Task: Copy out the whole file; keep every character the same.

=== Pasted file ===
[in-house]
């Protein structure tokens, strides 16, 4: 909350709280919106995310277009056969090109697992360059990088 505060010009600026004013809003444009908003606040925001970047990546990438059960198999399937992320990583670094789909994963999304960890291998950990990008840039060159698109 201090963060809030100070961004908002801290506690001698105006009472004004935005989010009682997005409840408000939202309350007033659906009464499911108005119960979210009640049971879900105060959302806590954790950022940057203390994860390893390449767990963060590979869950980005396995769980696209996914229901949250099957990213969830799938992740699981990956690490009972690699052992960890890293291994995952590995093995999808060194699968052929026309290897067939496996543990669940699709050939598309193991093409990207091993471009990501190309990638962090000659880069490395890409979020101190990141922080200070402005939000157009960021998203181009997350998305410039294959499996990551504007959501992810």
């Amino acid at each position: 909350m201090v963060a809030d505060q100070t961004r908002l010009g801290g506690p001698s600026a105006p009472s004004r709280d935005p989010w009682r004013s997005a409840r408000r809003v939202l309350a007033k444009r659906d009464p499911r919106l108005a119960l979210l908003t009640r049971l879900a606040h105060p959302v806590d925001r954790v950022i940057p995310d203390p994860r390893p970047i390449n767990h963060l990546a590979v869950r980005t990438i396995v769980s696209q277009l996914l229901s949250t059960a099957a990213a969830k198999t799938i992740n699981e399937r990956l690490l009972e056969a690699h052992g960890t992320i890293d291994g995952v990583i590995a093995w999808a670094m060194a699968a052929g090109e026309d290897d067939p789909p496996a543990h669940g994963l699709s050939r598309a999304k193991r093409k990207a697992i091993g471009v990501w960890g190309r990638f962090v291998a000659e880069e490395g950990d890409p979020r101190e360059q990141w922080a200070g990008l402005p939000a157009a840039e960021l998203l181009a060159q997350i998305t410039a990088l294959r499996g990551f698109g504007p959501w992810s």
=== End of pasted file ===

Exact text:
[in-house]
């Protein structure tokens, strides 16, 4: 909350709280919106995310277009056969090109697992360059990088 505060010009600026004013809003444009908003606040925001970047990546990438059960198999399937992320990583670094789909994963999304960890291998950990990008840039060159698109 201090963060809030100070961004908002801290506690001698105006009472004004935005989010009682997005409840408000939202309350007033659906009464499911108005119960979210009640049971879900105060959302806590954790950022940057203390994860390893390449767990963060590979869950980005396995769980696209996914229901949250099957990213969830799938992740699981990956690490009972690699052992960890890293291994995952590995093995999808060194699968052929026309290897067939496996543990669940699709050939598309193991093409990207091993471009990501190309990638962090000659880069490395890409979020101190990141922080200070402005939000157009960021998203181009997350998305410039294959499996990551504007959501992810």
């Amino acid at each position: 909350m201090v963060a809030d505060q100070t961004r908002l010009g801290g506690p001698s600026a105006p009472s004004r709280d935005p989010w009682r004013s997005a409840r408000r809003v939202l309350a007033k444009r659906d009464p499911r919106l108005a119960l979210l908003t009640r049971l879900a606040h105060p959302v806590d925001r954790v950022i940057p995310d203390p994860r390893p970047i390449n767990h963060l990546a590979v869950r980005t990438i396995v769980s696209q277009l996914l229901s949250t059960a099957a990213a969830k198999t799938i992740n699981e399937r990956l690490l009972e056969a690699h052992g960890t992320i890293d291994g995952v990583i590995a093995w999808a670094m060194a699968a052929g090109e026309d290897d067939p789909p496996a543990h669940g994963l699709s050939r598309a999304k193991r093409k990207a697992i091993g471009v990501w960890g190309r990638f962090v291998a000659e880069e490395g950990d890409p979020r101190e360059q990141w922080a200070g990008l402005p939000a157009a840039e960021l998203l181009a060159q997350i998305t410039a990088l294959r499996g990551f698109g504007p959501w992810s």